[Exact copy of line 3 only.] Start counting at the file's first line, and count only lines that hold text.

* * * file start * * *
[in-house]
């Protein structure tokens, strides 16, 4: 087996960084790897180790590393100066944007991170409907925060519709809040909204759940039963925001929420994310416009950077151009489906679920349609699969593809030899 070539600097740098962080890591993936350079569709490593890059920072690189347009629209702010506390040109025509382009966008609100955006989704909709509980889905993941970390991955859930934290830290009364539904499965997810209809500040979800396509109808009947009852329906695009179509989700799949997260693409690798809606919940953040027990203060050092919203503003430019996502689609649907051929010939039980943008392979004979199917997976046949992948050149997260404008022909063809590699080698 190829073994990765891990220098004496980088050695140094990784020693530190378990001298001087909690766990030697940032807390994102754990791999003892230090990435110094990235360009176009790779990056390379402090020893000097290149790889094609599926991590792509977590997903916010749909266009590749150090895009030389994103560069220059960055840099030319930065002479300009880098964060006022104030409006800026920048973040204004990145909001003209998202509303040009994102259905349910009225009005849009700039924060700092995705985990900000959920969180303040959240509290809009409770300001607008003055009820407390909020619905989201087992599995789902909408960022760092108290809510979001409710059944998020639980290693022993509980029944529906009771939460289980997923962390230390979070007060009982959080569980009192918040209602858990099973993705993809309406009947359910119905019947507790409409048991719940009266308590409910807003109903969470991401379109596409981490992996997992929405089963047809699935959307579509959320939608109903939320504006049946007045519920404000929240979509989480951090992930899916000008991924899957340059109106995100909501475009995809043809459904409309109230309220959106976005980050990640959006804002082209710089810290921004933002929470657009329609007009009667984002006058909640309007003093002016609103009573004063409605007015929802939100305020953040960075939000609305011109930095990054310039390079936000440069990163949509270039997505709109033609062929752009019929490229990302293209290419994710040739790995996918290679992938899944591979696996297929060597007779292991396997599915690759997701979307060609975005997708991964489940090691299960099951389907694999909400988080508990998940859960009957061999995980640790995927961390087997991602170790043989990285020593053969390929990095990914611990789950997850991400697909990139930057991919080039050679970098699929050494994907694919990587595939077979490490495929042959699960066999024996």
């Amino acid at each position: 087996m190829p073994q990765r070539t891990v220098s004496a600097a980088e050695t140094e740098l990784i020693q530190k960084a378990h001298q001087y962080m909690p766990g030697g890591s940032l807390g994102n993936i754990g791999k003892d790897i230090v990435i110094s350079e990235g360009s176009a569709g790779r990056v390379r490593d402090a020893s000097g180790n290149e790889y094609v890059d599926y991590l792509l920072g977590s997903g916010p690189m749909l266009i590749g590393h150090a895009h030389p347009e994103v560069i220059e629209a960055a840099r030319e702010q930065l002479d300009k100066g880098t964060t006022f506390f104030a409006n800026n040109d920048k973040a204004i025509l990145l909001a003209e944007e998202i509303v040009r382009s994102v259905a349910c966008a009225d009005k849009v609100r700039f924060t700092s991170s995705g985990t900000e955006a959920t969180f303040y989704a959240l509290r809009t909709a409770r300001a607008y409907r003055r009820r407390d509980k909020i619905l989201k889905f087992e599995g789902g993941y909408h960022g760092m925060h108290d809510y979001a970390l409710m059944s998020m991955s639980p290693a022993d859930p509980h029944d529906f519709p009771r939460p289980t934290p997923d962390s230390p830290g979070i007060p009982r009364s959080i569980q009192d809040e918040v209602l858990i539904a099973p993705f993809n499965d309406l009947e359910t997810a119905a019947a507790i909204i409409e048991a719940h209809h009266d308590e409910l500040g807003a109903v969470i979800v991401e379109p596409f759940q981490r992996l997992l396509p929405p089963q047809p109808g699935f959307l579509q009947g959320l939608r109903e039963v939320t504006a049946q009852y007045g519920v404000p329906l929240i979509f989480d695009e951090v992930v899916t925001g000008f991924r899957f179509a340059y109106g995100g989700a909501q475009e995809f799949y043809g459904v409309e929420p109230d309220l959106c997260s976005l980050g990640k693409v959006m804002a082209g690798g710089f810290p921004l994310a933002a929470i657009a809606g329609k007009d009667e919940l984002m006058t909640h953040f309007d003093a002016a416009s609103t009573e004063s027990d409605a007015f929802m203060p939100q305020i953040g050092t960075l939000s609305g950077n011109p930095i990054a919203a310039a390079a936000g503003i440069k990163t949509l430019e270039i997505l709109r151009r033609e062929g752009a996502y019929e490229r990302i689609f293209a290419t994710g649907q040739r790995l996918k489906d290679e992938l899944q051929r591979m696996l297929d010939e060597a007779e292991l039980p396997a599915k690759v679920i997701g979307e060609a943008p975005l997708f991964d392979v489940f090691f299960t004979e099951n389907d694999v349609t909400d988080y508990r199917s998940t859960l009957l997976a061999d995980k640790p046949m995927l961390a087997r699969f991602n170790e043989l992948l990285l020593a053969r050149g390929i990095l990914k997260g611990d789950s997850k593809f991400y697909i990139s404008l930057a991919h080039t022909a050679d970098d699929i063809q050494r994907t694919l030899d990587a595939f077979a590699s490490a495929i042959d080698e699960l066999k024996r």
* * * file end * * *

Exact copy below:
């Amino acid at each position: 087996m190829p073994q990765r070539t891990v220098s004496a600097a980088e050695t140094e740098l990784i020693q530190k960084a378990h001298q001087y962080m909690p766990g030697g890591s940032l807390g994102n993936i754990g791999k003892d790897i230090v990435i110094s350079e990235g360009s176009a569709g790779r990056v390379r490593d402090a020893s000097g180790n290149e790889y094609v890059d599926y991590l792509l920072g977590s997903g916010p690189m749909l266009i590749g590393h150090a895009h030389p347009e994103v560069i220059e629209a960055a840099r030319e702010q930065l002479d300009k100066g880098t964060t006022f506390f104030a409006n800026n040109d920048k973040a204004i025509l990145l909001a003209e944007e998202i509303v040009r382009s994102v259905a349910c966008a009225d009005k849009v609100r700039f924060t700092s991170s995705g985990t900000e955006a959920t969180f303040y989704a959240l509290r809009t909709a409770r300001a607008y409907r003055r009820r407390d509980k909020i619905l989201k889905f087992e599995g789902g993941y909408h960022g760092m925060h108290d809510y979001a970390l409710m059944s998020m991955s639980p290693a022993d859930p509980h029944d529906f519709p009771r939460p289980t934290p997923d962390s230390p830290g979070i007060p009982r009364s959080i569980q009192d809040e918040v209602l858990i539904a099973p993705f993809n499965d309406l009947e359910t997810a119905a019947a507790i909204i409409e048991a719940h209809h009266d308590e409910l500040g807003a109903v969470i979800v991401e379109p596409f759940q981490r992996l997992l396509p929405p089963q047809p109808g699935f959307l579509q009947g959320l939608r109903e039963v939320t504006a049946q009852y007045g519920v404000p329906l929240i979509f989480d695009e951090v992930v899916t925001g000008f991924r899957f179509a340059y109106g995100g989700a909501q475009e995809f799949y043809g459904v409309e929420p109230d309220l959106c997260s976005l980050g990640k693409v959006m804002a082209g690798g710089f810290p921004l994310a933002a929470i657009a809606g329609k007009d009667e919940l984002m006058t909640h953040f309007d003093a002016a416009s609103t009573e004063s027990d409605a007015f929802m203060p939100q305020i953040g050092t960075l939000s609305g950077n011109p930095i990054a919203a310039a390079a936000g503003i440069k990163t949509l430019e270039i997505l709109r151009r033609e062929g752009a996502y019929e490229r990302i689609f293209a290419t994710g649907q040739r790995l996918k489906d290679e992938l899944q051929r591979m696996l297929d010939e060597a007779e292991l039980p396997a599915k690759v679920i997701g979307e060609a943008p975005l997708f991964d392979v489940f090691f299960t004979e099951n389907d694999v349609t909400d988080y508990r199917s998940t859960l009957l997976a061999d995980k640790p046949m995927l961390a087997r699969f991602n170790e043989l992948l990285l020593a053969r050149g390929i990095l990914k997260g611990d789950s997850k593809f991400y697909i990139s404008l930057a991919h080039t022909a050679d970098d699929i063809q050494r994907t694919l030899d990587a595939f077979a590699s490490a495929i042959d080698e699960l066999k024996r």